91 posts tagged Birds
91 posts tagged Birds
Sadie Campbell is an English sculptor from Dereham, Norfolk who creates awesomely adorable miniature animal sculptures, some of which aren’t much larger than a single grain of rice. That is some seriously wee art.
Using a mixture of clay and Plasticine and tools such as tweezers and a magnifying glass, Sadie has been creating her itty-bitty creatures for the past 19 years. It takes her up to two weeks (And lots of patience) to carefully mould each figure. Each piece is so small and detailed that she has to hold her breath to keep her hands steady during crucial moulding and decorating stages.
Ms Campbell said: ‘One of the hardest parts of my job is trying not to sneeze because if you sneeze everything is just gone. The material you are working with is so delicate. I did some tiny spiders once and I had a stray thread on my jumper which managed to brush them all over the floor.
Visit Dailymail.co.uk to view more examples of Sadie Campbell’s cute creatures.
It’s not a dog. It’s not a bird. It’s a Dird!
Welcome back to the Department of Awesome Animal Hybrids. Eat Liver assembled an entertaining collection of skillfully photoshopped images that place bird heads onto dog bodies and sometimes the other way round. The combination works surprisingly well.
Head over to Eat Liver to view more Dirds.
[via Laughing Squid]
The Inca Tern is another awesome animal that grows its own enviable mustache. These dapper birds are found along the rocky coasts of Peru and Chile. We were delighted to learn that both male and female birds sport the same curling white feather mustache, because girls like stylish mustaches too.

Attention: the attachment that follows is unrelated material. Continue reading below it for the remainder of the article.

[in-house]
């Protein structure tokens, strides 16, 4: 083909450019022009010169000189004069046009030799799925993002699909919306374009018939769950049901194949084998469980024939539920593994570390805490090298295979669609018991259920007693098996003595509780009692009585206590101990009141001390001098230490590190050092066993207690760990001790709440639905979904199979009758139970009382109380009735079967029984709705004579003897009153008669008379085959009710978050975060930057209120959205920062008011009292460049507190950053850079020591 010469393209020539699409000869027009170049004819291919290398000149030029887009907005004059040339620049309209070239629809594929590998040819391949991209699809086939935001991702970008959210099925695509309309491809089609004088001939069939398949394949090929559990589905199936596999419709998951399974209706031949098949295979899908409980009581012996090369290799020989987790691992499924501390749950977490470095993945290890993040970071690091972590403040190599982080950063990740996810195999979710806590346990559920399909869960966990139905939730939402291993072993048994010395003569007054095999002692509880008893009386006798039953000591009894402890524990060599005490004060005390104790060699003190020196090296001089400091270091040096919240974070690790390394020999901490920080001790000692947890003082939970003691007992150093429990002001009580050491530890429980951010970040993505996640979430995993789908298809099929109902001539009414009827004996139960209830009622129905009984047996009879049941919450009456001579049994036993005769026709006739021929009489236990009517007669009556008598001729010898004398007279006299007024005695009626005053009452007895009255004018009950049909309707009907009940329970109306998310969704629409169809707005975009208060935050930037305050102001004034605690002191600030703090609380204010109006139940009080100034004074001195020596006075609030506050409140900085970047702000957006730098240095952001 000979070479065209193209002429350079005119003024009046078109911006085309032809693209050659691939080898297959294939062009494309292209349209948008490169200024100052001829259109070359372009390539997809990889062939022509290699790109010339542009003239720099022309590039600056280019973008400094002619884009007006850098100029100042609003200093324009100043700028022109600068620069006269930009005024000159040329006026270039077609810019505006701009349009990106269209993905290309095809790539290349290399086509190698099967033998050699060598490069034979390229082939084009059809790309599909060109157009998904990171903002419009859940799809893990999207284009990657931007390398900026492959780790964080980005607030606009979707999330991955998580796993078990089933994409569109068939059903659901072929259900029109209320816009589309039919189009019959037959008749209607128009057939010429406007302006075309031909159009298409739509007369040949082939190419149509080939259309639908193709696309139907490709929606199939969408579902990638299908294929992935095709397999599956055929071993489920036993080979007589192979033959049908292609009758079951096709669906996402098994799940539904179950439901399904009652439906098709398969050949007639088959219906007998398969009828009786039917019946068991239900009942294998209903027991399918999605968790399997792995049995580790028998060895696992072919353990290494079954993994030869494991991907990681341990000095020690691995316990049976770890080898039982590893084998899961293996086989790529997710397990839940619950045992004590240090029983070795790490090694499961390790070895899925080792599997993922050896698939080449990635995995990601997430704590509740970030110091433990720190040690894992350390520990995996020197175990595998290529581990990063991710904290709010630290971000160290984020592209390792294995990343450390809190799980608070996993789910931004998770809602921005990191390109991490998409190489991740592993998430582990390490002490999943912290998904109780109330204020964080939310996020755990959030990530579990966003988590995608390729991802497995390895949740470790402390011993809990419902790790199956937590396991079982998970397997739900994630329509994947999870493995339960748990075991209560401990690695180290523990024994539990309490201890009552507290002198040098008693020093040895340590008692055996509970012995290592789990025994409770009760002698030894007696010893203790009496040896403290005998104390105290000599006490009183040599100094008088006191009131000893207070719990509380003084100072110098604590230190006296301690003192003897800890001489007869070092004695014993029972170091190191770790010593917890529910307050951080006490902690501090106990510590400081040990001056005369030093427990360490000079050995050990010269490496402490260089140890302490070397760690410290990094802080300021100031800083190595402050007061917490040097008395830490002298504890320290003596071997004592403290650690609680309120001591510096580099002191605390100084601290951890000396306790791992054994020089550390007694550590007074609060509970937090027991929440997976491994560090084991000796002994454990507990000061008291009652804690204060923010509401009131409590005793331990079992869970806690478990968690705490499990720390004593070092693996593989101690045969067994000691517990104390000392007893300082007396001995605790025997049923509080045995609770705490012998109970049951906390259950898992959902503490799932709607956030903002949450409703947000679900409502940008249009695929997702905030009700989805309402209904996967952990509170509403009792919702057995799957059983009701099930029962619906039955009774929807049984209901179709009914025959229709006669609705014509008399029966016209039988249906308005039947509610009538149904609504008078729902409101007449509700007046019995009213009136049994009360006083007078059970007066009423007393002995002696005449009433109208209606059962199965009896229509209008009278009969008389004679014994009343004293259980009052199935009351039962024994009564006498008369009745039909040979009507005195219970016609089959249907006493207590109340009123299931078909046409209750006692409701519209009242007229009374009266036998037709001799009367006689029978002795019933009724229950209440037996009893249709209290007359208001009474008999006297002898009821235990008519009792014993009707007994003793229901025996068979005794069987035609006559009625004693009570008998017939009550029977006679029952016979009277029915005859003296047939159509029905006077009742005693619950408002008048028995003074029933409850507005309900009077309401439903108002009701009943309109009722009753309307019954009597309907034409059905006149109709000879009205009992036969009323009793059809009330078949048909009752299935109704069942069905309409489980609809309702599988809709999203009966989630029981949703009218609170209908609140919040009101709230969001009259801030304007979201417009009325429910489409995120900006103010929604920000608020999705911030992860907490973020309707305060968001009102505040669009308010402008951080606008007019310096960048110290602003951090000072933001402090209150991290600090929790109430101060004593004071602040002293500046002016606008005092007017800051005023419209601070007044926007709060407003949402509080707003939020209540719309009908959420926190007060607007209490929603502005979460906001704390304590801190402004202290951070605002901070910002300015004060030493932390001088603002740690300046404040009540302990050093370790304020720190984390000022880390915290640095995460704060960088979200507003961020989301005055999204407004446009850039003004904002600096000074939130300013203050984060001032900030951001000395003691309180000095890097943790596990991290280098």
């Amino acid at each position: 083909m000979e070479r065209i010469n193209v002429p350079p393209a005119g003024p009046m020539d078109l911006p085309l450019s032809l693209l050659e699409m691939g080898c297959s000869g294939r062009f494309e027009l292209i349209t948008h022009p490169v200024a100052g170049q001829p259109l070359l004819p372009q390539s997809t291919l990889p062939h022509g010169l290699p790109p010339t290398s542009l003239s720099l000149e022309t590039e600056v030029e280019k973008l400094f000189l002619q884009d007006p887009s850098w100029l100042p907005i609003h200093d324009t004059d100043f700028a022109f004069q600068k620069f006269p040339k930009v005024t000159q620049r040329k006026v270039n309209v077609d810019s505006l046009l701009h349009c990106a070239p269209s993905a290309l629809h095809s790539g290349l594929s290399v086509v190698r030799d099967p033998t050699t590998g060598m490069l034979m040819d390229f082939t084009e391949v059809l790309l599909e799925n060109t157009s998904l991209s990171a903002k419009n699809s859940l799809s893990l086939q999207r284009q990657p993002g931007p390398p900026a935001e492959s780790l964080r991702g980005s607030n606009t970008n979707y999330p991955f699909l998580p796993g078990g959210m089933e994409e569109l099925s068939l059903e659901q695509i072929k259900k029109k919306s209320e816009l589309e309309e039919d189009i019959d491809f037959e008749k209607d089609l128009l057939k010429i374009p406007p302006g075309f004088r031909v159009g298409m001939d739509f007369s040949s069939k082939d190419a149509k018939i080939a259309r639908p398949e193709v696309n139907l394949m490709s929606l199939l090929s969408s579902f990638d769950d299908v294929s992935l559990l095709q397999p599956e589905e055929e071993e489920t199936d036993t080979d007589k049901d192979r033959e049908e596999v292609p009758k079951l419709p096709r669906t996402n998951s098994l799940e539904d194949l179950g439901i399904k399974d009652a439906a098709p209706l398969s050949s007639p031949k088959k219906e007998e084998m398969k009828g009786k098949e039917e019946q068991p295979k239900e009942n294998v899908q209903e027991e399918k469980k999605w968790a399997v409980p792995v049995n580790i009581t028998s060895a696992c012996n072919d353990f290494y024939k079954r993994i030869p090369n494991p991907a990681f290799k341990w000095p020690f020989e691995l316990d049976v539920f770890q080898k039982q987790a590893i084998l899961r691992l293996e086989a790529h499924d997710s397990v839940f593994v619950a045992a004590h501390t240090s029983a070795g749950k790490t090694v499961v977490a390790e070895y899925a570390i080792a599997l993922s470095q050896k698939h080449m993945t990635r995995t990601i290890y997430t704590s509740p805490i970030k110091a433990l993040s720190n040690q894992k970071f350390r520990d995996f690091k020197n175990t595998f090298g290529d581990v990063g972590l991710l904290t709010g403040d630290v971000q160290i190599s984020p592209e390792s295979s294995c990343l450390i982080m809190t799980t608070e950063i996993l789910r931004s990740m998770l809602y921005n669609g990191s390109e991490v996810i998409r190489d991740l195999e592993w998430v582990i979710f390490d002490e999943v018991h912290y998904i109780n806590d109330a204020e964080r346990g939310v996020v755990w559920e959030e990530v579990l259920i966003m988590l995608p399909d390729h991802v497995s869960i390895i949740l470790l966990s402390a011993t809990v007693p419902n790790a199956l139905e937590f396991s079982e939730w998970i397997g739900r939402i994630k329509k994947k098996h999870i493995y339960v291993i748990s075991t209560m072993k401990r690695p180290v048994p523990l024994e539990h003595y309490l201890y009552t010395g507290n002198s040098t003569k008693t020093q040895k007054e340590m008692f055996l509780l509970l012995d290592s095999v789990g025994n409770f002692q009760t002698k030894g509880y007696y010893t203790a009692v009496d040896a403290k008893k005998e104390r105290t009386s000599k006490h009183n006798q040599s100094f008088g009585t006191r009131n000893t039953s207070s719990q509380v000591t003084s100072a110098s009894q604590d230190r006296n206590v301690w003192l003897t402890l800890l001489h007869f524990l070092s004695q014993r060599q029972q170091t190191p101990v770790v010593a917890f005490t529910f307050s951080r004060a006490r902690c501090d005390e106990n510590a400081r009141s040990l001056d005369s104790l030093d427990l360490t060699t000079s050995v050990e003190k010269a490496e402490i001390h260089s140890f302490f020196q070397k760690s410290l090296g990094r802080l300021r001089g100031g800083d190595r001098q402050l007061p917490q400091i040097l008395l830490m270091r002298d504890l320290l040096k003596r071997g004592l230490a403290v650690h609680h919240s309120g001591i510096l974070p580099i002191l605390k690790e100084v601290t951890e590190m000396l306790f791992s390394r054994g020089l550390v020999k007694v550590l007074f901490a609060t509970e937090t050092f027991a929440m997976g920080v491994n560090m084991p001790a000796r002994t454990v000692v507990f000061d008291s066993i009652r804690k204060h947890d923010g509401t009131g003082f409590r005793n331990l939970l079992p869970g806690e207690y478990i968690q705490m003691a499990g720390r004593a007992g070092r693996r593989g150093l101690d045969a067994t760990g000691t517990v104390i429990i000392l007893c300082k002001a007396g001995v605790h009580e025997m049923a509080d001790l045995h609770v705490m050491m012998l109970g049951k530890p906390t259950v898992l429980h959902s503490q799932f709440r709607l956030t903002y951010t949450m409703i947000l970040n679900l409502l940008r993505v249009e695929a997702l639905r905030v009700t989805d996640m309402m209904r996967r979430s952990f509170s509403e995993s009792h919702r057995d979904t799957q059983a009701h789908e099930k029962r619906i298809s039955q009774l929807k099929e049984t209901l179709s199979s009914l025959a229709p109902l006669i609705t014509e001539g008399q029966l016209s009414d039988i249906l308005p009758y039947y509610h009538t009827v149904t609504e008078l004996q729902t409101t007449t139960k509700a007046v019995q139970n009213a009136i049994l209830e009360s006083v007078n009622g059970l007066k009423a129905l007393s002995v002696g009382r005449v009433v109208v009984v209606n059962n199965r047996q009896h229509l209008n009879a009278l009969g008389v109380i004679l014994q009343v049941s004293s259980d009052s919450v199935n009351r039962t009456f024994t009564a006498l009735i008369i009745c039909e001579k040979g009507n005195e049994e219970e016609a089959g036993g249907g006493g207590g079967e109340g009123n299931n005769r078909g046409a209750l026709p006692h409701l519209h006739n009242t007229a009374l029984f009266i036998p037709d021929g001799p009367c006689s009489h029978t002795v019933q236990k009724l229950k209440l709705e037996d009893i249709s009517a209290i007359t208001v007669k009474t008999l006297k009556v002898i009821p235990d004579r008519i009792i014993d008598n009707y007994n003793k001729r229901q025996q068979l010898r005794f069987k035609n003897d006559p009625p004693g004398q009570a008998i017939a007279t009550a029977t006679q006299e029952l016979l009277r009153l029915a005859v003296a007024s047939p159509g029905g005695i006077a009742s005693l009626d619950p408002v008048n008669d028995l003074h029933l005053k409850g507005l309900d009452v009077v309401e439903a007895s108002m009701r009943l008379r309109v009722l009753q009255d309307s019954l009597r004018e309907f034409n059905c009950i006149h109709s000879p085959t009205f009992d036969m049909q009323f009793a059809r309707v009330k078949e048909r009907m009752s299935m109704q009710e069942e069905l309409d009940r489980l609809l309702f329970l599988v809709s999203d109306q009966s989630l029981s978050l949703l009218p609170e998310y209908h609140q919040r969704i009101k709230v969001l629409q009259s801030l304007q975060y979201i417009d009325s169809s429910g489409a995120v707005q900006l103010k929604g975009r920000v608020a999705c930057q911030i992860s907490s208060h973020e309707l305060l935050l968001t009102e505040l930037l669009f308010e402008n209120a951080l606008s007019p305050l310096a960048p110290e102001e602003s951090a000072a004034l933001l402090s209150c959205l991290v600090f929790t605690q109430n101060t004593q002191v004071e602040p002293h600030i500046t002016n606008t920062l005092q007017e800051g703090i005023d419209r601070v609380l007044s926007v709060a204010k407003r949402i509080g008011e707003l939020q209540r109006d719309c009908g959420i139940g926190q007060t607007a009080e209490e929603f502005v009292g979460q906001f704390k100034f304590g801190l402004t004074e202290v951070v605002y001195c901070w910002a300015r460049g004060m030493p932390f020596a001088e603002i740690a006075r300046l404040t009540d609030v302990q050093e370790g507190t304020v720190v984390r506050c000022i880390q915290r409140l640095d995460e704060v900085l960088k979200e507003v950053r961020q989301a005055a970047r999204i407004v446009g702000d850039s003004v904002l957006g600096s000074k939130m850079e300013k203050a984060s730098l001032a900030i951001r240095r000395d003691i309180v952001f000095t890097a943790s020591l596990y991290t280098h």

Each of these photos was taken by a different photographer. Visit My Modern Metropolis for complete credits and even more photos of the debonair Inca Tern.
Olympia, Washington-based artist Chris Maynard freely admits that he’s obsessed with feathers. Using the feathers shed by his own Impeyan Pheasants as well as feathers collected from aviaries and donated by zoos and fellow bird-lovers, Chris creates amazing shadowboxes depicting the very species of birds from which the feathers originated. For such small, precise, and delicate work, Chris uses eye surgery scissors, forceps, and magnifying glasses.
Maynard explains why he does this in a blog post titled “Making Meaning”:
Feathers are perfect by themselves so why make art with them? I do it to add meaning: to direct the viewer to ideas they can relate to. Giving meaning abstracts from the thing viewed. The meaning is not the actual object seen. It involves assumptions which can be wrong. Here’s an example: These sharp-tailed grouse feathers are not grown by the bird to be images of big-breasted love demons, nor deer prints, nor heart-lipped faces. They just add to the bird’s camouflage helping it hide. I like to remember that the viewer’s mind gives meaning, not the thing viewed. The things themselves are just innocent participants of the mind’s workings. Whether it is the color of someone’s skin, the way people dress, or how we see a feather, seeking meaning helps make sense of the world. It is a very human quality.